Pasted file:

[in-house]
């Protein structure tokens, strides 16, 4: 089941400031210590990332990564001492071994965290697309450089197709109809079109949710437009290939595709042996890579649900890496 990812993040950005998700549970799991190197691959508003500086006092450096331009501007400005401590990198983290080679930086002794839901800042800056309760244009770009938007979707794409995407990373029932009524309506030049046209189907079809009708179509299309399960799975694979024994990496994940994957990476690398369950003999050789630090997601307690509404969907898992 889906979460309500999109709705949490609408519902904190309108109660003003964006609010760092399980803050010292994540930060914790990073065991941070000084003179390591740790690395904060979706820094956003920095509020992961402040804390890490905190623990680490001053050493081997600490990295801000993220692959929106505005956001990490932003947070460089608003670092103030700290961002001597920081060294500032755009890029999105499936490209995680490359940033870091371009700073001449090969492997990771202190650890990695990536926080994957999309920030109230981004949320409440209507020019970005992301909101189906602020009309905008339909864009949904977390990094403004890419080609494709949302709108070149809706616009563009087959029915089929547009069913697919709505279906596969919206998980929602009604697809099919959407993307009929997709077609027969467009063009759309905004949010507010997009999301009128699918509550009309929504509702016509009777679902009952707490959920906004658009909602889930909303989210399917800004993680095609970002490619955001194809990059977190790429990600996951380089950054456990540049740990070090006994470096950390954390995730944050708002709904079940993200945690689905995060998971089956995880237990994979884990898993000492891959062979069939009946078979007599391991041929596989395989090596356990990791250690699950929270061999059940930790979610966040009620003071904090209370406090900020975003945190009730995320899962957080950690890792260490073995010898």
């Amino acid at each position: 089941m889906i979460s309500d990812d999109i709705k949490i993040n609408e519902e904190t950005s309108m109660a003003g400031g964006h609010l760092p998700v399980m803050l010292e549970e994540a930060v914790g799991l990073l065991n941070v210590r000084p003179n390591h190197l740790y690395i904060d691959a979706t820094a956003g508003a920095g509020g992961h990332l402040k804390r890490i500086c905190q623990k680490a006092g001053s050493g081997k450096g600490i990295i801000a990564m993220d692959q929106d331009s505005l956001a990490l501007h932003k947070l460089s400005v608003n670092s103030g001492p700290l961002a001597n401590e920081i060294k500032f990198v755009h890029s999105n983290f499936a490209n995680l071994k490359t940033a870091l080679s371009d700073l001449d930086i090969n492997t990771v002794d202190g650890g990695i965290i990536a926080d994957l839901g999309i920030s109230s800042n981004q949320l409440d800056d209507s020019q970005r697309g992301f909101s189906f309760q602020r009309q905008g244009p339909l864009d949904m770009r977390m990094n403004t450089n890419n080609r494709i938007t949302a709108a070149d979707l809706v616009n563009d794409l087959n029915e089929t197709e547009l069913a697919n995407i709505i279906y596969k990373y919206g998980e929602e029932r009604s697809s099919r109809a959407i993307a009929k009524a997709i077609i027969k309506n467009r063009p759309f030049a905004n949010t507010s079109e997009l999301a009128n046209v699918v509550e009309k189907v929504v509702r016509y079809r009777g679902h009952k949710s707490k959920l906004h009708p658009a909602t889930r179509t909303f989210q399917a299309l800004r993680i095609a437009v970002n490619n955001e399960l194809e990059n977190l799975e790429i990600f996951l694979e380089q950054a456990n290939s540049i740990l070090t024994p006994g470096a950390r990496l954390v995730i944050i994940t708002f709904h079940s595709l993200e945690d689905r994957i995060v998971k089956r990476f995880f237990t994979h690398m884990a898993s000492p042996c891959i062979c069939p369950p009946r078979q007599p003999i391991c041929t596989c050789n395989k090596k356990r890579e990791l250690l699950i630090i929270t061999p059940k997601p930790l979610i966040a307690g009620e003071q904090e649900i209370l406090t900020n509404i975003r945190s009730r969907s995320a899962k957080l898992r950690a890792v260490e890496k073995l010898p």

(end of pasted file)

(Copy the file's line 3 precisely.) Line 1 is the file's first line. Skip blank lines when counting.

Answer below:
């Amino acid at each position: 089941m889906i979460s309500d990812d999109i709705k949490i993040n609408e519902e904190t950005s309108m109660a003003g400031g964006h609010l760092p998700v399980m803050l010292e549970e994540a930060v914790g799991l990073l065991n941070v210590r000084p003179n390591h190197l740790y690395i904060d691959a979706t820094a956003g508003a920095g509020g992961h990332l402040k804390r890490i500086c905190q623990k680490a006092g001053s050493g081997k450096g600490i990295i801000a990564m993220d692959q929106d331009s505005l956001a990490l501007h932003k947070l460089s400005v608003n670092s103030g001492p700290l961002a001597n401590e920081i060294k500032f990198v755009h890029s999105n983290f499936a490209n995680l071994k490359t940033a870091l080679s371009d700073l001449d930086i090969n492997t990771v002794d202190g650890g990695i965290i990536a926080d994957l839901g999309i920030s109230s800042n981004q949320l409440d800056d209507s020019q970005r697309g992301f909101s189906f309760q602020r009309q905008g244009p339909l864009d949904m770009r977390m990094n403004t450089n890419n080609r494709i938007t949302a709108a070149d979707l809706v616009n563009d794409l087959n029915e089929t197709e547009l069913a697919n995407i709505i279906y596969k990373y919206g998980e929602e029932r009604s697809s099919r109809a959407i993307a009929k009524a997709i077609i027969k309506n467009r063009p759309f030049a905004n949010t507010s079109e997009l999301a009128n046209v699918v509550e009309k189907v929504v509702r016509y079809r009777g679902h009952k949710s707490k959920l906004h009708p658009a909602t889930r179509t909303f989210q399917a299309l800004r993680i095609a437009v970002n490619n955001e399960l194809e990059n977190l799975e790429i990600f996951l694979e380089q950054a456990n290939s540049i740990l070090t024994p006994g470096a950390r990496l954390v995730i944050i994940t708002f709904h079940s595709l993200e945690d689905r994957i995060v998971k089956r990476f995880f237990t994979h690398m884990a898993s000492p042996c891959i062979c069939p369950p009946r078979q007599p003999i391991c041929t596989c050789n395989k090596k356990r890579e990791l250690l699950i630090i929270t061999p059940k997601p930790l979610i966040a307690g009620e003071q904090e649900i209370l406090t900020n509404i975003r945190s009730r969907s995320a899962k957080l898992r950690a890792v260490e890496k073995l010898p």